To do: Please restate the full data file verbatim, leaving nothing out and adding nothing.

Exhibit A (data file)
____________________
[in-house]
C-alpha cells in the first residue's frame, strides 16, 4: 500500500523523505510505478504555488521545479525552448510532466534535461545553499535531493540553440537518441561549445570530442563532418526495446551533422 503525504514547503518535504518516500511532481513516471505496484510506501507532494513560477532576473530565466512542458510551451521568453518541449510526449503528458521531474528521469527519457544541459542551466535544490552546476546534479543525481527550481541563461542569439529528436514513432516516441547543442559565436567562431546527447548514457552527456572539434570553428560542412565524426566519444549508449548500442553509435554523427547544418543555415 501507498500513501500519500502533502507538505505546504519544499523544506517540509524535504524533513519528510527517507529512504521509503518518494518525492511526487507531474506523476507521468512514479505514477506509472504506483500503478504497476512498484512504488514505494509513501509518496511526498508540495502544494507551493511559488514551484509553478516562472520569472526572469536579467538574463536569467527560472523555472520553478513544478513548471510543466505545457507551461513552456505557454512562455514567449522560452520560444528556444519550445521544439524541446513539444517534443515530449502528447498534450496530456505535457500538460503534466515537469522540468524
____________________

[in-house]
C-alpha cells in the first residue's frame, strides 16, 4: 500500500523523505510505478504555488521545479525552448510532466534535461545553499535531493540553440537518441561549445570530442563532418526495446551533422 503525504514547503518535504518516500511532481513516471505496484510506501507532494513560477532576473530565466512542458510551451521568453518541449510526449503528458521531474528521469527519457544541459542551466535544490552546476546534479543525481527550481541563461542569439529528436514513432516516441547543442559565436567562431546527447548514457552527456572539434570553428560542412565524426566519444549508449548500442553509435554523427547544418543555415 501507498500513501500519500502533502507538505505546504519544499523544506517540509524535504524533513519528510527517507529512504521509503518518494518525492511526487507531474506523476507521468512514479505514477506509472504506483500503478504497476512498484512504488514505494509513501509518496511526498508540495502544494507551493511559488514551484509553478516562472520569472526572469536579467538574463536569467527560472523555472520553478513544478513548471510543466505545457507551461513552456505557454512562455514567449522560452520560444528556444519550445521544439524541446513539444517534443515530449502528447498534450496530456505535457500538460503534466515537469522540468524